The fictional characters move the story along. The narrative alternates between Pvt. Peter Wellsley, a young patriot at Valley Forge who almost died of cold and sickness, and Allen Van Dorn, a neighbor of Wellsley who joined the Loyalist cause. The sympathetic depiction of the two young men reveals that the divisions within families and between neighbors in the Revolutionary War were every bit as wrenching as those experienced 100 years later in the American Civil War. The contrast between the opulence of Philadelphia where Van Dorn is stationed and the privation suffered by Wellsley at Valley Forge is stark. The horrific conditions at Valley Forge are conveyed with a reality missing in most historians’ accounts.
Having suffered the freezing cold and storms of the harsh New England winter in 1777, the Continental Army endures unusually high summer temperatures in 1778 as Washington orders his men to harasses the British as they march back to New York City. The British, wearing heavy woolen jackets (which they are forbidden to remove) and carrying 80 pound packs, also suffer greatly from the broiling sun, and the roads become lined with dead and dying heat stroke victims from both armies.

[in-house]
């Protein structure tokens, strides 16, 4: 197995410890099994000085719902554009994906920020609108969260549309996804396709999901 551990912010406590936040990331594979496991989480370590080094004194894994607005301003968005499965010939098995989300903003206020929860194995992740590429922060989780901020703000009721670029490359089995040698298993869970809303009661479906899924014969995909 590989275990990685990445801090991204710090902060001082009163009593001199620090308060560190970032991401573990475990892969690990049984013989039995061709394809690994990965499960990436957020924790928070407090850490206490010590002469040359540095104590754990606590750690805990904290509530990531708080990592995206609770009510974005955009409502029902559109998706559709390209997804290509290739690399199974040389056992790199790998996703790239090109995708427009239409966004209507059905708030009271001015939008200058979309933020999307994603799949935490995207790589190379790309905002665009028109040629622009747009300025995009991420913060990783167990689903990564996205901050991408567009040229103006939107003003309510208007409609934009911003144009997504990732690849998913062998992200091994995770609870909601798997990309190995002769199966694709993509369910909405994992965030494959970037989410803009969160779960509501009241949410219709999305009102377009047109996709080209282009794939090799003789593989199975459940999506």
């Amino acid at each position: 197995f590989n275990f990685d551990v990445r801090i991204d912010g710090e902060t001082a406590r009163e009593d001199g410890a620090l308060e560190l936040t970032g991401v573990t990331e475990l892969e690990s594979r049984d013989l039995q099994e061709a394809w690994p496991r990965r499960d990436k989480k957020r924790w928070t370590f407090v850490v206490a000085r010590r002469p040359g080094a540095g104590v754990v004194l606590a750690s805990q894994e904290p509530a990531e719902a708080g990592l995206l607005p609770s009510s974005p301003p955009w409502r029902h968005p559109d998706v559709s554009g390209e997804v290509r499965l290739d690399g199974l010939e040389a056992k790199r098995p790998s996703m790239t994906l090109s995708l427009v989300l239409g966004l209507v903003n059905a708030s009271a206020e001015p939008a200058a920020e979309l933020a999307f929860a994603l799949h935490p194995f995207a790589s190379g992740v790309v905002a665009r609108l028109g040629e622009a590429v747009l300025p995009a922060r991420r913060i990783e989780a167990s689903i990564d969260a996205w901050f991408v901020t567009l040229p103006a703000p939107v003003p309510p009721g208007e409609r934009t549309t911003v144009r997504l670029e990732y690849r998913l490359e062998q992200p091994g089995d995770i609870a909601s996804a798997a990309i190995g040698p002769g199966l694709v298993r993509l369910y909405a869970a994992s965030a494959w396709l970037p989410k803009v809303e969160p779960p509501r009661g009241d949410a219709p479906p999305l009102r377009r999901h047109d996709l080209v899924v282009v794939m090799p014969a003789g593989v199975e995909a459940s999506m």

Washington’s final victory at the Battle of Monmouth redeems his reputation and marks the beginning of the end of the War. In addition, it stops the machinations of Gates and his confederates. As the authors write in a note at the end of the book:
“It is easy today to assume that our heroic image and memory of General Washington stood as solid as it does now. That belief is to ignore the reality of history throughout the ages…the conspiracy to destroy his (Washington’s) reputation and have him removed from command was indeed real.”
Pauline Maier in Ratification points out the closeness of the votes at the state ratification conventions and that it was a near thing when the Constitution was approved. In Valley Forge, we learn that the War might easily have gone the other way.
Had Howe pursued the fleeing Continental Army in 1776 after British victories in the battles of Long island, White Plains and Fort Washington, there is every reason to believe the war would have ended quickly with a British victory.
Similarly, instead of wintering in Philadelphia enjoying the hospitality and largess of Loyalist hosts, had Howe sent a force against Washington when conditions at Valley Forge were at their worst, the dispirited and starving troops quartered there could have been killed or captured, perhaps Washington among them.
Had London not ordered General Henry Clinton, Howe’s replacement, to pull back to New York, the out-of-condition British Army would not have been strung out for miles in the heat and subjected to Washington’s newly battle-ready troops.
Finally, had Gates and his confederates in Philadelphia succeeded in their plot against Washington, we might now be British subjects!
Historian David McCullough in his book 1776 chronicles the events of that one fateful year of the Revolutionary War. At the end of that book McCullough seemed to infer that Providence played a part in the survival of Washington’s Army. In Valley Forge, the reader is drawn to a similar conclusion.
Valley Forge is the first Gingrich and Forstchen book this reviewer has read. It won’t be the last.